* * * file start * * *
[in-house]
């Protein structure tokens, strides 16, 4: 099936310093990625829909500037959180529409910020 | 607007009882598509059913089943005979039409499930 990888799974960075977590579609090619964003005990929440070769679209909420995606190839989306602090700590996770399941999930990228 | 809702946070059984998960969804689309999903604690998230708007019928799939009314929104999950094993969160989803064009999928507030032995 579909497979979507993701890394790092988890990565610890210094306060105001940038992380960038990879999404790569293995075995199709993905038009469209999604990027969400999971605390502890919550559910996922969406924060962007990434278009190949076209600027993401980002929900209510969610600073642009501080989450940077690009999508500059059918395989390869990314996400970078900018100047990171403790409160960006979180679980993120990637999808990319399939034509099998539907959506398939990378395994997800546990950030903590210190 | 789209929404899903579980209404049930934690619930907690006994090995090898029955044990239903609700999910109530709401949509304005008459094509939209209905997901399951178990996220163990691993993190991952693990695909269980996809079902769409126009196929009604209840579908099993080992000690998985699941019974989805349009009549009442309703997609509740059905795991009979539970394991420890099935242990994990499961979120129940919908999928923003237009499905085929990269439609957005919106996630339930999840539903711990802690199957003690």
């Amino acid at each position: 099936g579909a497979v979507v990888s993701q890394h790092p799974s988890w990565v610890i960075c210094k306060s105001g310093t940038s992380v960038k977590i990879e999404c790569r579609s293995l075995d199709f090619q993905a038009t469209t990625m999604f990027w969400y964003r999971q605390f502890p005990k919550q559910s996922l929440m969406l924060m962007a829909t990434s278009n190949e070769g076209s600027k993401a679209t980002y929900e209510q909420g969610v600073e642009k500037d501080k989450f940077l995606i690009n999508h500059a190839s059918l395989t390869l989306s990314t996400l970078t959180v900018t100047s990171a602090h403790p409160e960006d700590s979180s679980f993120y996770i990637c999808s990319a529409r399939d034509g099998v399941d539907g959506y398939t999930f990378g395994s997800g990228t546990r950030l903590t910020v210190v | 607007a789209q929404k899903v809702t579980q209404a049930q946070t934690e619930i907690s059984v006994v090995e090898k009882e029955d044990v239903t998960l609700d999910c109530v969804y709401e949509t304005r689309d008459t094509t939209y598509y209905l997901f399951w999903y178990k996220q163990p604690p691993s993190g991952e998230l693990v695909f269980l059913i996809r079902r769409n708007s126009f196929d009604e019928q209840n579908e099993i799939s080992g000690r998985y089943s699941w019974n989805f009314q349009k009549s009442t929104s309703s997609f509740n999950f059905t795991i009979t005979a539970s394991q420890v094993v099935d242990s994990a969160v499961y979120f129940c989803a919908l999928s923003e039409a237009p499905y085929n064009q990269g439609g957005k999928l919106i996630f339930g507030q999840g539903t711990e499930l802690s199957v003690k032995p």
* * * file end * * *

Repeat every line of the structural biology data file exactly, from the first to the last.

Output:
[in-house]
């Protein structure tokens, strides 16, 4: 099936310093990625829909500037959180529409910020 | 607007009882598509059913089943005979039409499930 990888799974960075977590579609090619964003005990929440070769679209909420995606190839989306602090700590996770399941999930990228 | 809702946070059984998960969804689309999903604690998230708007019928799939009314929104999950094993969160989803064009999928507030032995 579909497979979507993701890394790092988890990565610890210094306060105001940038992380960038990879999404790569293995075995199709993905038009469209999604990027969400999971605390502890919550559910996922969406924060962007990434278009190949076209600027993401980002929900209510969610600073642009501080989450940077690009999508500059059918395989390869990314996400970078900018100047990171403790409160960006979180679980993120990637999808990319399939034509099998539907959506398939990378395994997800546990950030903590210190 | 789209929404899903579980209404049930934690619930907690006994090995090898029955044990239903609700999910109530709401949509304005008459094509939209209905997901399951178990996220163990691993993190991952693990695909269980996809079902769409126009196929009604209840579908099993080992000690998985699941019974989805349009009549009442309703997609509740059905795991009979539970394991420890099935242990994990499961979120129940919908999928923003237009499905085929990269439609957005919106996630339930999840539903711990802690199957003690």
């Amino acid at each position: 099936g579909a497979v979507v990888s993701q890394h790092p799974s988890w990565v610890i960075c210094k306060s105001g310093t940038s992380v960038k977590i990879e999404c790569r579609s293995l075995d199709f090619q993905a038009t469209t990625m999604f990027w969400y964003r999971q605390f502890p005990k919550q559910s996922l929440m969406l924060m962007a829909t990434s278009n190949e070769g076209s600027k993401a679209t980002y929900e209510q909420g969610v600073e642009k500037d501080k989450f940077l995606i690009n999508h500059a190839s059918l395989t390869l989306s990314t996400l970078t959180v900018t100047s990171a602090h403790p409160e960006d700590s979180s679980f993120y996770i990637c999808s990319a529409r399939d034509g099998v399941d539907g959506y398939t999930f990378g395994s997800g990228t546990r950030l903590t910020v210190v | 607007a789209q929404k899903v809702t579980q209404a049930q946070t934690e619930i907690s059984v006994v090995e090898k009882e029955d044990v239903t998960l609700d999910c109530v969804y709401e949509t304005r689309d008459t094509t939209y598509y209905l997901f399951w999903y178990k996220q163990p604690p691993s993190g991952e998230l693990v695909f269980l059913i996809r079902r769409n708007s126009f196929d009604e019928q209840n579908e099993i799939s080992g000690r998985y089943s699941w019974n989805f009314q349009k009549s009442t929104s309703s997609f509740n999950f059905t795991i009979t005979a539970s394991q420890v094993v099935d242990s994990a969160v499961y979120f129940c989803a919908l999928s923003e039409a237009p499905y085929n064009q990269g439609g957005k999928l919106i996630f339930g507030q999840g539903t711990e499930l802690s199957v003690k032995p």